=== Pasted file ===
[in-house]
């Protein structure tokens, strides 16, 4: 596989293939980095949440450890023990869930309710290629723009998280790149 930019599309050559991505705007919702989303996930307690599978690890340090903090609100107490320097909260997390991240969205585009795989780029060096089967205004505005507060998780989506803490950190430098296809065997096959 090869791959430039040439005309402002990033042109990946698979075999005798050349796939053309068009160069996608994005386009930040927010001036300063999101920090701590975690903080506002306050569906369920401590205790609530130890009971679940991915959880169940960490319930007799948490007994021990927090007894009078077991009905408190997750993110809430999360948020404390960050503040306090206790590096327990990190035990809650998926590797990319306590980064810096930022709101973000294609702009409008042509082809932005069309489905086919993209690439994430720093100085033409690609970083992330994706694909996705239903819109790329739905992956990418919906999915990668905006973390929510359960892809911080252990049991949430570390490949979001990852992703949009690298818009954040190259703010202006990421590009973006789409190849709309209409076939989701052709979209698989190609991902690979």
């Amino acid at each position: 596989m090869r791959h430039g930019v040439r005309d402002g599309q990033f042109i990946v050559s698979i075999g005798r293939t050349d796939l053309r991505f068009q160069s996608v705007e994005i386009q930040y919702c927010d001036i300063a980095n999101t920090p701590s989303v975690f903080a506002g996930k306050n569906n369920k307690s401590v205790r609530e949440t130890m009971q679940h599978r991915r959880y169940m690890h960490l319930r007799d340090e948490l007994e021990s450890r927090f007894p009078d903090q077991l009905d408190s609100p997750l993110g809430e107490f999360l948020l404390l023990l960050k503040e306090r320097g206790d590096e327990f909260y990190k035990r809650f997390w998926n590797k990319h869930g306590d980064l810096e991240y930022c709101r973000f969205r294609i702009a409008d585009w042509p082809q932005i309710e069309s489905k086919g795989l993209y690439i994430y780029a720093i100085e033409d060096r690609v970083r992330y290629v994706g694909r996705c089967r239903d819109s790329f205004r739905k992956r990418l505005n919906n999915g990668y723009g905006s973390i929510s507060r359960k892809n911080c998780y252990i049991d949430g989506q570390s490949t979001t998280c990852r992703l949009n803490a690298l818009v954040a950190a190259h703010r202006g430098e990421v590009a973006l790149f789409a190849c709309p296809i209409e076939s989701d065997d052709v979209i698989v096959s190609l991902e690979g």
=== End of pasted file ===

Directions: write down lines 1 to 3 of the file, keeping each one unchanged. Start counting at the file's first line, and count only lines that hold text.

[in-house]
């Protein structure tokens, strides 16, 4: 596989293939980095949440450890023990869930309710290629723009998280790149 930019599309050559991505705007919702989303996930307690599978690890340090903090609100107490320097909260997390991240969205585009795989780029060096089967205004505005507060998780989506803490950190430098296809065997096959 090869791959430039040439005309402002990033042109990946698979075999005798050349796939053309068009160069996608994005386009930040927010001036300063999101920090701590975690903080506002306050569906369920401590205790609530130890009971679940991915959880169940960490319930007799948490007994021990927090007894009078077991009905408190997750993110809430999360948020404390960050503040306090206790590096327990990190035990809650998926590797990319306590980064810096930022709101973000294609702009409008042509082809932005069309489905086919993209690439994430720093100085033409690609970083992330994706694909996705239903819109790329739905992956990418919906999915990668905006973390929510359960892809911080252990049991949430570390490949979001990852992703949009690298818009954040190259703010202006990421590009973006789409190849709309209409076939989701052709979209698989190609991902690979």
């Amino acid at each position: 596989m090869r791959h430039g930019v040439r005309d402002g599309q990033f042109i990946v050559s698979i075999g005798r293939t050349d796939l053309r991505f068009q160069s996608v705007e994005i386009q930040y919702c927010d001036i300063a980095n999101t920090p701590s989303v975690f903080a506002g996930k306050n569906n369920k307690s401590v205790r609530e949440t130890m009971q679940h599978r991915r959880y169940m690890h960490l319930r007799d340090e948490l007994e021990s450890r927090f007894p009078d903090q077991l009905d408190s609100p997750l993110g809430e107490f999360l948020l404390l023990l960050k503040e306090r320097g206790d590096e327990f909260y990190k035990r809650f997390w998926n590797k990319h869930g306590d980064l810096e991240y930022c709101r973000f969205r294609i702009a409008d585009w042509p082809q932005i309710e069309s489905k086919g795989l993209y690439i994430y780029a720093i100085e033409d060096r690609v970083r992330y290629v994706g694909r996705c089967r239903d819109s790329f205004r739905k992956r990418l505005n919906n999915g990668y723009g905006s973390i929510s507060r359960k892809n911080c998780y252990i049991d949430g989506q570390s490949t979001t998280c990852r992703l949009n803490a690298l818009v954040a950190a190259h703010r202006g430098e990421v590009a973006l790149f789409a190849c709309p296809i209409e076939s989701d065997d052709v979209i698989v096959s190609l991902e690979g």